Ontogenetic Variation in the Chemical Defenses of Cane Toads (Bufo marinus): Toxin Profiles and Effects on Predators
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- Hayes, R.A., Crossland, M.R., Hagman, M. et al. J Chem Ecol (2009) 35: 391. doi:10.1007/s10886-009-9608-6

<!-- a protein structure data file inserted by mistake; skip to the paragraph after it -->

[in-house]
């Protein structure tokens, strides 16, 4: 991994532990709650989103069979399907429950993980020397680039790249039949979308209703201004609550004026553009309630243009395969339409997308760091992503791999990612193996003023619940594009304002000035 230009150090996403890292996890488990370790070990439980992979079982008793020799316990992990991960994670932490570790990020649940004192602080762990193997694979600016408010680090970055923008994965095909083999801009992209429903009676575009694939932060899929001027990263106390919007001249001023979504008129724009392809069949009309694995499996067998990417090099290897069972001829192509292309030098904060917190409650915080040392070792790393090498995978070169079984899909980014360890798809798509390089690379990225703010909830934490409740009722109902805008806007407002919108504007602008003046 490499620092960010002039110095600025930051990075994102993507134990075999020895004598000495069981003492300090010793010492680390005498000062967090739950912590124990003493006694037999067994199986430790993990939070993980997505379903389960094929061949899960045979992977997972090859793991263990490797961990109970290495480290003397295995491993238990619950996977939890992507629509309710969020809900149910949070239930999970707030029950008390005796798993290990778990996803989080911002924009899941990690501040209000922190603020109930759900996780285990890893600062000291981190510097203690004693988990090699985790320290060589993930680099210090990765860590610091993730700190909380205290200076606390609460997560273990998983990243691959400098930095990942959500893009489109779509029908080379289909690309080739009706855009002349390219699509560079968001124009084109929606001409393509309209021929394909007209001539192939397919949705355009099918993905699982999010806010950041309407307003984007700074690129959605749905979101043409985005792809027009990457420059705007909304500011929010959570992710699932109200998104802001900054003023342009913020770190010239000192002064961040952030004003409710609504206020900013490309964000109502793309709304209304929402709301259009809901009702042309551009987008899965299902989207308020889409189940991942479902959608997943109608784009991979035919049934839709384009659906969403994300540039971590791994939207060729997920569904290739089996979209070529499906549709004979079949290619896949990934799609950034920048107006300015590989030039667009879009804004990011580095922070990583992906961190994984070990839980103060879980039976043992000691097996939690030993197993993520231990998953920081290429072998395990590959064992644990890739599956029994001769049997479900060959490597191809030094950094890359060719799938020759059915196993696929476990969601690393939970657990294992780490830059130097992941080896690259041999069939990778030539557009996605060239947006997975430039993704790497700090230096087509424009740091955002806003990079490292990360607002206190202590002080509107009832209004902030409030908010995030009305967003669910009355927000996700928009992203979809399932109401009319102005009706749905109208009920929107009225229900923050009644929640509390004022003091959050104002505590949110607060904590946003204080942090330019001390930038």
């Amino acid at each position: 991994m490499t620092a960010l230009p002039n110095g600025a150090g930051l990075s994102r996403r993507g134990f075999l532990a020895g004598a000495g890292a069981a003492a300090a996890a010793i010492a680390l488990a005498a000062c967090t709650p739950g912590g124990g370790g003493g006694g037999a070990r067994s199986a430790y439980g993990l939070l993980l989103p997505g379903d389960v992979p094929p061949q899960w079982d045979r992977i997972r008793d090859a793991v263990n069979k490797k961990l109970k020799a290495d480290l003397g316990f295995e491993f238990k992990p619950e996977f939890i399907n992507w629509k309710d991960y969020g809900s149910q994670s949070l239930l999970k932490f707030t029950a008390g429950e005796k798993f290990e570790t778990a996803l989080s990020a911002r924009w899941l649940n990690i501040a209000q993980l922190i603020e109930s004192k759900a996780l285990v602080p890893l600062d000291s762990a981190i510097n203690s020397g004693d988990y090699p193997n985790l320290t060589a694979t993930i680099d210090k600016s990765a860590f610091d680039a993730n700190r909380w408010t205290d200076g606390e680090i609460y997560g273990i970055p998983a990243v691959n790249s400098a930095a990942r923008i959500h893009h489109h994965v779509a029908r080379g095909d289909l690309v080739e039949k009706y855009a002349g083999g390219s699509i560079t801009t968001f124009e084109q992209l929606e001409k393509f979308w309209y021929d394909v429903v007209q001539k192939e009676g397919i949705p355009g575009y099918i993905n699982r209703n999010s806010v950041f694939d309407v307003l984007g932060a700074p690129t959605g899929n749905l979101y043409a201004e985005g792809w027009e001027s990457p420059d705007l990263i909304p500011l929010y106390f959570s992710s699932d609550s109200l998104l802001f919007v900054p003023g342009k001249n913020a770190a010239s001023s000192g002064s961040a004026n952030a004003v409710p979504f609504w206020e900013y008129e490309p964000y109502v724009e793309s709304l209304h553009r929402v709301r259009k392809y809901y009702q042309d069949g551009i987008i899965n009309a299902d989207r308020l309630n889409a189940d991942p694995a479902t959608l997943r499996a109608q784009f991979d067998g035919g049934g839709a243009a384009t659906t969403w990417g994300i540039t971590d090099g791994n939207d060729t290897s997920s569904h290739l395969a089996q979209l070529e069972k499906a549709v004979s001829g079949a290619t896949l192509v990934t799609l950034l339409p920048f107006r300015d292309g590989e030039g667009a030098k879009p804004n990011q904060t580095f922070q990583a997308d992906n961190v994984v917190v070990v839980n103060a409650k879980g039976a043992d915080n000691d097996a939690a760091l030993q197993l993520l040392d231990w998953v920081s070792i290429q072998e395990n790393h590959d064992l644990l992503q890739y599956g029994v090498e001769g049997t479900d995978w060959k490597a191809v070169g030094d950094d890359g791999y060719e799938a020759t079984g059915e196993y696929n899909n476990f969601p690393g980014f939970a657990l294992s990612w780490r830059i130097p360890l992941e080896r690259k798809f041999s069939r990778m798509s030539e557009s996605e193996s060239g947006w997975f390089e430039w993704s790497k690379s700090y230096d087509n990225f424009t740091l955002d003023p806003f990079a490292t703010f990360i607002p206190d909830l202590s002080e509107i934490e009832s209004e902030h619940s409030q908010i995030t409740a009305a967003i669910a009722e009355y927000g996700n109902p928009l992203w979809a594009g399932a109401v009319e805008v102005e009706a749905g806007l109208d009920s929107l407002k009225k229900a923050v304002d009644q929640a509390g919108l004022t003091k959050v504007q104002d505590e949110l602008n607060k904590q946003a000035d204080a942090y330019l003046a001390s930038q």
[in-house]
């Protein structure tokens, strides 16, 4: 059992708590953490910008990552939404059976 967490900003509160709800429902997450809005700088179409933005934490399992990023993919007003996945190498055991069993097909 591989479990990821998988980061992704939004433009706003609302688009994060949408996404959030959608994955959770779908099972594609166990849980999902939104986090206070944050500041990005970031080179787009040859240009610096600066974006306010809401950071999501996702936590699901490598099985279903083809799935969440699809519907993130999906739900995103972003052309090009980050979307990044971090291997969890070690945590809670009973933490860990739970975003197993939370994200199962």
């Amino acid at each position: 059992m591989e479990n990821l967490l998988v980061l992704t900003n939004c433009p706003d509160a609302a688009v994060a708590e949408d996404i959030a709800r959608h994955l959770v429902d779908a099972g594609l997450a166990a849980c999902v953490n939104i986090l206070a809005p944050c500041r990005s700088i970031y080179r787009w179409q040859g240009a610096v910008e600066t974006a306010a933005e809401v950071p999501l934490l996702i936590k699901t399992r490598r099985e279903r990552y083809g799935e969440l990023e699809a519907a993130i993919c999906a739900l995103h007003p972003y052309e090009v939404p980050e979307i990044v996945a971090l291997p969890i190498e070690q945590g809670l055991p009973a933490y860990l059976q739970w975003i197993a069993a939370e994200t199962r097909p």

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We conducted a quantitative and qualitative chemical analysis of cane toad bufadienolides—the cardioactive steroids that are believed to be the principal cane toad toxins. We found complex shifts in toxin composition through toad ontogeny: (1) eggs contain at least 28 dominant bufadienolides, 17 of which are not detected in any other ontogenetic stage; (2) tadpoles present a simpler chemical profile with two to eight dominant bufadienolides; and (3) toxin diversity decreases during tadpole life but increases again after metamorphosis (larger metamorph/juvenile toads display five major bufadienolides). Total bufadienolide concentrations are highest in eggs (2.64 ± 0.56 μmol/mg), decreasing during tadpole life stages (0.084 ± 0.060 μmol/mg) before rising again after metamorphosis (2.35 ± 0.45 μmol/mg). These variations in total bufadienolide levels correlate with toxicity to Australian frog species. For example, consumption of cane toad eggs killed tadpoles of two Australian frog species (Limnodynastes convexiusculus and Litoria rothii), whereas no tadpoles died after consuming late-stage cane toad tadpoles or small metamorphs. The high toxicity of toad eggs reflects components in the egg itself, not the surrounding jelly coat. Our results suggest a dramatic ontogenetic shift in the danger that toads pose to native predators, reflecting rapid changes in the types and amounts of toxins during toad development.